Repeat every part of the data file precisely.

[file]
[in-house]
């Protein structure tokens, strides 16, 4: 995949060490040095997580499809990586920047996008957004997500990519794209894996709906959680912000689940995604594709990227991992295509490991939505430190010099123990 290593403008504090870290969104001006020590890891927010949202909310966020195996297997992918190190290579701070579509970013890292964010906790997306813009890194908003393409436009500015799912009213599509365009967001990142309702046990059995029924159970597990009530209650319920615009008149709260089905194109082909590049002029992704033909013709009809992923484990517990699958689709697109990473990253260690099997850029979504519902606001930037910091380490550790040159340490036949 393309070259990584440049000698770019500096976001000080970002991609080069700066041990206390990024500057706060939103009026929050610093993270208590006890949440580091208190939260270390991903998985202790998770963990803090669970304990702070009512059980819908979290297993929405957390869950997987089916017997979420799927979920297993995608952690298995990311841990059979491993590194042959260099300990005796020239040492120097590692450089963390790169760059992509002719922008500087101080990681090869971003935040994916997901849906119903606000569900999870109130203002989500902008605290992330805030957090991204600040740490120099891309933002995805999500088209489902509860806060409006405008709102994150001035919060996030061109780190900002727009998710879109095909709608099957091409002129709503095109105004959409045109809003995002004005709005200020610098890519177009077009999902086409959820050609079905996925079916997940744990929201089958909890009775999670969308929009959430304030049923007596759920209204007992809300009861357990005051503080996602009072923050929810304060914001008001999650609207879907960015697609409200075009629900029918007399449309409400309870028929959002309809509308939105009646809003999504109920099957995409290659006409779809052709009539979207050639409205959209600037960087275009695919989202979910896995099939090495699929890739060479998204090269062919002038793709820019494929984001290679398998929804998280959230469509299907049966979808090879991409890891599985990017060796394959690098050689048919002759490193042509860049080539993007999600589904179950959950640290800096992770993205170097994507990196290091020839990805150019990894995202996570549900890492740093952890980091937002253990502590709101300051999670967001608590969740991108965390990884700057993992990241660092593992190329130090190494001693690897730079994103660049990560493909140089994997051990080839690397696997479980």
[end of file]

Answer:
[in-house]
């Protein structure tokens, strides 16, 4: 995949060490040095997580499809990586920047996008957004997500990519794209894996709906959680912000689940995604594709990227991992295509490991939505430190010099123990 290593403008504090870290969104001006020590890891927010949202909310966020195996297997992918190190290579701070579509970013890292964010906790997306813009890194908003393409436009500015799912009213599509365009967001990142309702046990059995029924159970597990009530209650319920615009008149709260089905194109082909590049002029992704033909013709009809992923484990517990699958689709697109990473990253260690099997850029979504519902606001930037910091380490550790040159340490036949 393309070259990584440049000698770019500096976001000080970002991609080069700066041990206390990024500057706060939103009026929050610093993270208590006890949440580091208190939260270390991903998985202790998770963990803090669970304990702070009512059980819908979290297993929405957390869950997987089916017997979420799927979920297993995608952690298995990311841990059979491993590194042959260099300990005796020239040492120097590692450089963390790169760059992509002719922008500087101080990681090869971003935040994916997901849906119903606000569900999870109130203002989500902008605290992330805030957090991204600040740490120099891309933002995805999500088209489902509860806060409006405008709102994150001035919060996030061109780190900002727009998710879109095909709608099957091409002129709503095109105004959409045109809003995002004005709005200020610098890519177009077009999902086409959820050609079905996925079916997940744990929201089958909890009775999670969308929009959430304030049923007596759920209204007992809300009861357990005051503080996602009072923050929810304060914001008001999650609207879907960015697609409200075009629900029918007399449309409400309870028929959002309809509308939105009646809003999504109920099957995409290659006409779809052709009539979207050639409205959209600037960087275009695919989202979910896995099939090495699929890739060479998204090269062919002038793709820019494929984001290679398998929804998280959230469509299907049966979808090879991409890891599985990017060796394959690098050689048919002759490193042509860049080539993007999600589904179950959950640290800096992770993205170097994507990196290091020839990805150019990894995202996570549900890492740093952890980091937002253990502590709101300051999670967001608590969740991108965390990884700057993992990241660092593992190329130090190494001693690897730079994103660049990560493909140089994997051990080839690397696997479980």